Senate debates

Wednesday, 19 September 2018

Statements by Senators

Energy

1:05 pm

Photo of Sarah Hanson-YoungSarah Hanson-Young (SA, Australian Greens) Share this | Hansard source

The South Australian government has served a third and final activity notification to Leigh Creek Energy, giving them the green light to go ahead with a trial of what they call 'in-situ gasification', which others may understand as underground coal gasification or UCG. If this technology sounds familiar, it should; it was banned just over 12 months ago in Queensland by the state government after a disastrous trial in Chinchilla by Link Energy. The company was found guilty of five counts of breaching environmental laws, specifically of polluting a widespread area of soil, water, air and even up to six metres underground with fugitive gases, including carbon monoxide, hydrogen, and hydrogen sulphide. Chinchilla in the Western Downs is an important agricultural area and part of the electorate of Monaro, represented by the Minister for Agriculture and Water Resources.

Five of Link Energy's executive directors are standing trial for failing to ensure compliance. However, notably absent from this list of directors is Link Energy's former general manager of investor relations, Justin Peters. After the spectacular and disastrous failure of Link Energy in Chinchilla, Mr Peters became the executive chairman of Marathon Resources, now known as Leigh Creek Energy. South Australians will remember Marathon Resources for their famed dumping of radioactive waste in Arkaroola Wilderness Sanctuary in 2008.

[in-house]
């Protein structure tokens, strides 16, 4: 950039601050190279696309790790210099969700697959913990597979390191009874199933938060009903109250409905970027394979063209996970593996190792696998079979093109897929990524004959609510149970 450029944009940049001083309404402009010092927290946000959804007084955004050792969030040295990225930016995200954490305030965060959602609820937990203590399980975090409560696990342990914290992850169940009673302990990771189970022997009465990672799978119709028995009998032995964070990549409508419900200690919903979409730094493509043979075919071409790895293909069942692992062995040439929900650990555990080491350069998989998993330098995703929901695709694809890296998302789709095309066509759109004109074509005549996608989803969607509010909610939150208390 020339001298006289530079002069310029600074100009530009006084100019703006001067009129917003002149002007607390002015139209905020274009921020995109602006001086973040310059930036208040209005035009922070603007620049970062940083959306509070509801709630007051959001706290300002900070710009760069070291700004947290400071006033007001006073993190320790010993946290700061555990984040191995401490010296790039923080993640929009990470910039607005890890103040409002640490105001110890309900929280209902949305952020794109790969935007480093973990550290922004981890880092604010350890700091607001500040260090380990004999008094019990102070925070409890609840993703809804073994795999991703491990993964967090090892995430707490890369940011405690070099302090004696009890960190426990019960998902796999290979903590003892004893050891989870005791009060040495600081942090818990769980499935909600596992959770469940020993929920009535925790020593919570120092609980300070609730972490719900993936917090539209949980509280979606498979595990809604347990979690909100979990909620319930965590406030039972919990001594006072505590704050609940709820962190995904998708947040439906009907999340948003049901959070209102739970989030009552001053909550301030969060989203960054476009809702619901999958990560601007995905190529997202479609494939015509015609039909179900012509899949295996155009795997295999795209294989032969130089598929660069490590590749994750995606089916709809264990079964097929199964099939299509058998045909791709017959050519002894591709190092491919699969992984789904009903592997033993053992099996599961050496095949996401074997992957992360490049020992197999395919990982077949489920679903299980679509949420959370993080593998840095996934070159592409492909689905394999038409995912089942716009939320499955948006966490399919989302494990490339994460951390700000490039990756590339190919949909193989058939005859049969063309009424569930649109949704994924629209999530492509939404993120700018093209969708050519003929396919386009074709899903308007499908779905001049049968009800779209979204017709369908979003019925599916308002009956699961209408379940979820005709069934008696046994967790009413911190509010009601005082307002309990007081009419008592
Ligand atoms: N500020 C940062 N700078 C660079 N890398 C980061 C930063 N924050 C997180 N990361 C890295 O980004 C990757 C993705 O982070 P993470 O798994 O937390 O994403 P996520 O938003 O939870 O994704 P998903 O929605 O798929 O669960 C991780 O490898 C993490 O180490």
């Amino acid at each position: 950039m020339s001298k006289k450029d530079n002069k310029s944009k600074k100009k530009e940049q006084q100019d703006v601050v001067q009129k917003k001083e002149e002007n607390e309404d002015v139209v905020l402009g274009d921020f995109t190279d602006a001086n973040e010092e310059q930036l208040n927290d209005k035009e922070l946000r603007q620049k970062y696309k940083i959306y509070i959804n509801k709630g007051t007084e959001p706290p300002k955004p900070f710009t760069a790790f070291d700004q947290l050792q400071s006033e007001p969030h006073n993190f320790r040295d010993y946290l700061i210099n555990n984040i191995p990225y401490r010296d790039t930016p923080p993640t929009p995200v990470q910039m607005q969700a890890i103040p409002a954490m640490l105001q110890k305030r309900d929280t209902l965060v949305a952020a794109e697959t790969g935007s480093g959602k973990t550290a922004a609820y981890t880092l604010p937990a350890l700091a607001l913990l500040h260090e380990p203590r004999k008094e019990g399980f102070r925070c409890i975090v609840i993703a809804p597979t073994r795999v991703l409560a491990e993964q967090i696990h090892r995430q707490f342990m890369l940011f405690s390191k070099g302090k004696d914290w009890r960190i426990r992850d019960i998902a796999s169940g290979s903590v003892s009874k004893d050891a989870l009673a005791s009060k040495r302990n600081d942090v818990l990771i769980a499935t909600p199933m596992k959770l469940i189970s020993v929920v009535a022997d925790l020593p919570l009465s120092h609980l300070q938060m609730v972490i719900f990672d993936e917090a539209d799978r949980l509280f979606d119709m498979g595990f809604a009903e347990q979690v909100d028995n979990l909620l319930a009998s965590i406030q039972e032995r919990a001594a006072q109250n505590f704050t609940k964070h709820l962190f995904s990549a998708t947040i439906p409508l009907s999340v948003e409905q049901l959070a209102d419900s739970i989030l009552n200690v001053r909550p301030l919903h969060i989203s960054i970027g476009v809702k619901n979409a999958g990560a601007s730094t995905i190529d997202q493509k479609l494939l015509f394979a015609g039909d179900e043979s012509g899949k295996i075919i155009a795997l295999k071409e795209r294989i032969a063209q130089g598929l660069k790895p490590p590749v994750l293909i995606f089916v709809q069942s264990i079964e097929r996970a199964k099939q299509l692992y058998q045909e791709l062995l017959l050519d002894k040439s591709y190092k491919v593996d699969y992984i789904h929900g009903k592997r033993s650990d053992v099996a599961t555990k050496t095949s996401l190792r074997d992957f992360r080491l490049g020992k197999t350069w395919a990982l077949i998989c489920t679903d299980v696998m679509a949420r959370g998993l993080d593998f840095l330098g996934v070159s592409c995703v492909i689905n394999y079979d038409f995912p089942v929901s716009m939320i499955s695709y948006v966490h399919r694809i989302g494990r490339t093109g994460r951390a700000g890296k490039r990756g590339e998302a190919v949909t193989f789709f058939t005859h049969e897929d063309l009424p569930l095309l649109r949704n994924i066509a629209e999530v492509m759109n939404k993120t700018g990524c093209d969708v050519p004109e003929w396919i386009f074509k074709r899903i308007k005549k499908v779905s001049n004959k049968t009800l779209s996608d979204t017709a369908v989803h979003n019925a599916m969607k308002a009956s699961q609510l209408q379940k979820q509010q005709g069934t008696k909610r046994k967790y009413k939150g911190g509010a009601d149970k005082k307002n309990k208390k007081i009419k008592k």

After the spectacular and disastrous failure of Link Energy in Queensland and the terrible track record of Marathon Resources in Arkaroola, how on earth has Leigh Creek Energy now been given the green light in South Australia by the Liberal state government? How can there be so much crossover between these companies and no role for the corporate regulator? Leigh Creek is Marathon Resources—it is simply another name. While five of the directors of Link face court, the head of investor relations from the very same company that is now both bankrupt and being successfully prosecuted is trying to deploy the very same technology in South Australia.